"And even as the federal government in Washington abdicates its responsibilities, New York is committed to exceeding the targets of the Clean Power Plan and setting a national example for progress," Cuomo said in the statement.

Mayor Bill de Blasio also announced for Earth Day that the NYC Green Job Corps will be launching its first class of pre-apprenticeships. The program – developed in cooperation with the Building Construction Trades Council – will train more than 3,000 workers, according to the Mayor's office.

"This Earth Day, we're making a statement: fighting climate change and creating good-paying jobs go hand-in-hand," de Blasio said in a news release. "The NYC Green Jobs Corps will support the training of 3,000 workers who will be instrumental in making this a cleaner and better city. New Yorkers are working together to help realize our shared vision for a more sustainable, resilient and just city."

State Attorney General Eric Schneiderman also emphasized the need to clean up the earth.

"It is no secret that there are some who are attempting to weaken—and reverse—these important gains that we have made, which would cause untold damage to our air, water and climate," Schneiderman said in the statement. "It is inspiring to see thousands marching across the country today who are fighting for a healthier and cleaner environment, and I stand behind them and will use every tool to ensure that we move forwards, and not backwards, in protecting our planet."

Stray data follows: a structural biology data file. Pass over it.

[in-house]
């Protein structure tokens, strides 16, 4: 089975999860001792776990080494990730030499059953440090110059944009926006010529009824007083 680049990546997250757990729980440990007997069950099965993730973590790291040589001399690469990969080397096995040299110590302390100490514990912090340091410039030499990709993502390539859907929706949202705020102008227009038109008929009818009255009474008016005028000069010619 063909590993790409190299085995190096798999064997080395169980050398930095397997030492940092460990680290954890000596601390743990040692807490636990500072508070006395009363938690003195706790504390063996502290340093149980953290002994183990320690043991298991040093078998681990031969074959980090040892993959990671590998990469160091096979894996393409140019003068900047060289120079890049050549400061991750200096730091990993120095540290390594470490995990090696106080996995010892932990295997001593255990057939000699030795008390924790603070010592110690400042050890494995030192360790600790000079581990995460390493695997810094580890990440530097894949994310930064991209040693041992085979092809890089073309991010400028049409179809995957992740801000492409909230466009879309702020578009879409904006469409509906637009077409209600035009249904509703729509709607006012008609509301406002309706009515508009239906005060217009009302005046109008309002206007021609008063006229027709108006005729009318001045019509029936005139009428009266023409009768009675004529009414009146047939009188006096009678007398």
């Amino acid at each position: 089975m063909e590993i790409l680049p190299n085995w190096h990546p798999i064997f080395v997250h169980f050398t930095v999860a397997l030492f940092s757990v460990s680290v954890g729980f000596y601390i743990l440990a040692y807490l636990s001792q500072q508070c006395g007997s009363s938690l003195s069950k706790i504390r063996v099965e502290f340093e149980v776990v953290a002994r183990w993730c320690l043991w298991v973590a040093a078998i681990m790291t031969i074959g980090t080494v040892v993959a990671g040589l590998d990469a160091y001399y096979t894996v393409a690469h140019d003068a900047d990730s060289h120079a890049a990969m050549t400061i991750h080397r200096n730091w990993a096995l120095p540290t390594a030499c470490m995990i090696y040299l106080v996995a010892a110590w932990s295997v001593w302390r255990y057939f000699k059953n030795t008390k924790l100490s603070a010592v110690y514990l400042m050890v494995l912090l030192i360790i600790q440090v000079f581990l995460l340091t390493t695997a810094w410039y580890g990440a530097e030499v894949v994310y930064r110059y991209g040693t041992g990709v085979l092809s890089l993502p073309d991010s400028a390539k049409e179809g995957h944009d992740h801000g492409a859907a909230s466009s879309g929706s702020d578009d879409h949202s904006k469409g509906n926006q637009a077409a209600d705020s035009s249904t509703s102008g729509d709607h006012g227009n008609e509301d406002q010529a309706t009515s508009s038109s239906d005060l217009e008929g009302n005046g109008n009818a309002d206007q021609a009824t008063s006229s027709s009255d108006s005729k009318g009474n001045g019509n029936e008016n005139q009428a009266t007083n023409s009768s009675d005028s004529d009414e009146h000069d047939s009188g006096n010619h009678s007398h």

President Trump himself also honored Earth Day in a statement, emphasizing that environmental protection must be balanced with job creation.

"My Administration is committed to keeping our air and water clean, to preserving our forests, lakes and open spaces, and to protecting endangered species," Trump's statement said.

The statement continued: "Economic growth enhances environmental protection. We can and must protect our environment without harming America's families. That is why my Administration is reducing unnecessary burdens on American workers and American companies, while being mindful that our actions must also protect the environment."

Trump also said science can benefit economic growth.

"Rigorous science is critical to my Administration's efforts to achieve the twin goals of economic growth and environmental protection," Trump's statement said. "My Administration is committed to advancing scientific research that leads to a better understanding of our environment and of environmental risks. As we do so, we should remember that rigorous science depends not on ideology, but on a spirit of honest inquiry and robust debate."

Twenty million Americans celebrated the first Earth Day in 1970, sparking the birth of the environmental movement. Enormous celebrations in hundreds of cities across the country eventually led to the creation of the Environmental Protection Agency.

(© Copyright 2017 CBS Broadcasting Inc. All Rights Reserved. The Associated Press contributed to this report.)